Ronan Browne & Peter O’Loughlin


Touch Me If You Dare


Claddagh CCF35CD; 74 minutes; 2002


Catching up with The Chieftains’ Paddy Moloney recently, our topic of conversation turned to the current state of traditional music in Ireland and, more particularly, to the resurgence of the uilleann pipes. While noting the growing numbers of young adepts, Paddy pinpointed Dubliner Ronan Browne as one of the prime exponents of the instrument and now comes the chance to hear the current state of Ronan’s art.


Some may know Ronan via his work on pipes, flute and whistles with Cran or his recent solo album The Wynd You Know while others may be familiar with an album he released in 1988, The South West Wind, which focussed upon traditional music from County Clare. His partner on that occasion was the fiddle- and flute-player Peter (sometimes Peadar) O’Loughlin, a force in the county’s music since the late 1940s and a fine piper in his own right. Apart from playing with both the Tulla and Kilfenora Céilí Bands., Peter was one of the quartet (alongside P.J. Hayes, Paddy Canny and Bridie Lafferty) who recorded the quintessential All Ireland Champions – Violin in 1959, one of the first albums of Irish traditional music.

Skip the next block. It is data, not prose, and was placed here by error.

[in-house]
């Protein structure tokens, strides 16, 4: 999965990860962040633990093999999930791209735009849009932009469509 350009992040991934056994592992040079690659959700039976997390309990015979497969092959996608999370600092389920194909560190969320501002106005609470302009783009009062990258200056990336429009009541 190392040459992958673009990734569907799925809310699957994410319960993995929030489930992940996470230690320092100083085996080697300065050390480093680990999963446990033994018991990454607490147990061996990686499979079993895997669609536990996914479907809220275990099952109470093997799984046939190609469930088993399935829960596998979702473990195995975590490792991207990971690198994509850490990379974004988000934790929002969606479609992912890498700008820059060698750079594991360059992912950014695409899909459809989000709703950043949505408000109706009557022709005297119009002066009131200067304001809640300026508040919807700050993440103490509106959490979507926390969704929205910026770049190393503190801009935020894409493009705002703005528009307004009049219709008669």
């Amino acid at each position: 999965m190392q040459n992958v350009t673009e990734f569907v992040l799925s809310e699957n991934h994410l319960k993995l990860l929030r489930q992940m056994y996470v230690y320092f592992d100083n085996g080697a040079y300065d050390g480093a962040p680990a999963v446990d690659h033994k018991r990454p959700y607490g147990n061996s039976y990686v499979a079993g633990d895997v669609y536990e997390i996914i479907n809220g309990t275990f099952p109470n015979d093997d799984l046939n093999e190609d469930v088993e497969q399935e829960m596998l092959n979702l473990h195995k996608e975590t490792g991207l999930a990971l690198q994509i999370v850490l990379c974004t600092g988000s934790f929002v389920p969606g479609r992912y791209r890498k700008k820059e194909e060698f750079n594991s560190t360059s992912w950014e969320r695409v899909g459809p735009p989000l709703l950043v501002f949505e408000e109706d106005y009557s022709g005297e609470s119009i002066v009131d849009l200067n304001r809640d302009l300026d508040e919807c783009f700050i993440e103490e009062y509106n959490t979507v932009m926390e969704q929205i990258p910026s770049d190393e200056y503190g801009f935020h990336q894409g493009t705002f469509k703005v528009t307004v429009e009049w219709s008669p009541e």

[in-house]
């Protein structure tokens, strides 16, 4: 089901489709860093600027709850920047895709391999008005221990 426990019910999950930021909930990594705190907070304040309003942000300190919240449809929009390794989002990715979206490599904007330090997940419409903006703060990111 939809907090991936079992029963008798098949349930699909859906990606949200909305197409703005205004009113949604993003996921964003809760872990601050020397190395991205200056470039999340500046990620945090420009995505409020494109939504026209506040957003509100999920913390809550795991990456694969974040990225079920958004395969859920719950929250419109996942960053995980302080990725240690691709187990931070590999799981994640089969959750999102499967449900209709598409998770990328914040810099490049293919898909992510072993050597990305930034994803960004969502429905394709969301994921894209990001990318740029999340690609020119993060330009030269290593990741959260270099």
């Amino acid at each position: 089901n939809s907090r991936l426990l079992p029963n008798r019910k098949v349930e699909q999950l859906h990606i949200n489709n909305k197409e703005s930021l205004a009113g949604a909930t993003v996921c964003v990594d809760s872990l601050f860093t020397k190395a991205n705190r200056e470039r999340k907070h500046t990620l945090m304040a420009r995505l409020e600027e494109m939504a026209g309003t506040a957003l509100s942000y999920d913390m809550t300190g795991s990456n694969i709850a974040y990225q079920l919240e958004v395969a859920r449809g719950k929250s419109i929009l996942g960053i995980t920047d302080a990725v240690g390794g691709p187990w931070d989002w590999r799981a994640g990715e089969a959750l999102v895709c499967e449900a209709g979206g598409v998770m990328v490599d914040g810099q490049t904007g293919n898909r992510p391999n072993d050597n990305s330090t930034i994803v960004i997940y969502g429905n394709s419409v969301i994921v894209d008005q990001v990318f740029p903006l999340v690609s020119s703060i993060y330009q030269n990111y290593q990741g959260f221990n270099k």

While The South West Wind was itself remarkable for Browne and O’Loughlin’s seamless musicianship, Touch Me If You Dare is awesome confirmation of this pair’s prowess. Unaccompanied throughout almost all of 23 tracks, constituting almost 75 minutes of music (unequivocally good value for money), the duo whirl through a selection that has more highlights than even David Beckham’s latest hair-cut. There are reels and jigs a-plenty and the virtual absence of hornpipes is a fair reflection of their status in Clare’s music. In every case Browne and O’Loughlin play to the tunes’ strengths, emphasizing both the power of the melody and the structure’s innate rhythm. The East Galway fiddler Maeve Donnelly adds further resonance on five tracks while one of Clare’s favourite accompanists, the pianist Geraldine Cotter, graces three in typically understated style. Add exceptionally clean production work from Ciarán Byrne and astute liner notes from piper Pat Mitchell and the net product is one of the most gripping, soul-enthusing releases to have appeared in Ireland during the last decade.



This review by Geoff Wallis first appeared in fRoots magazine –

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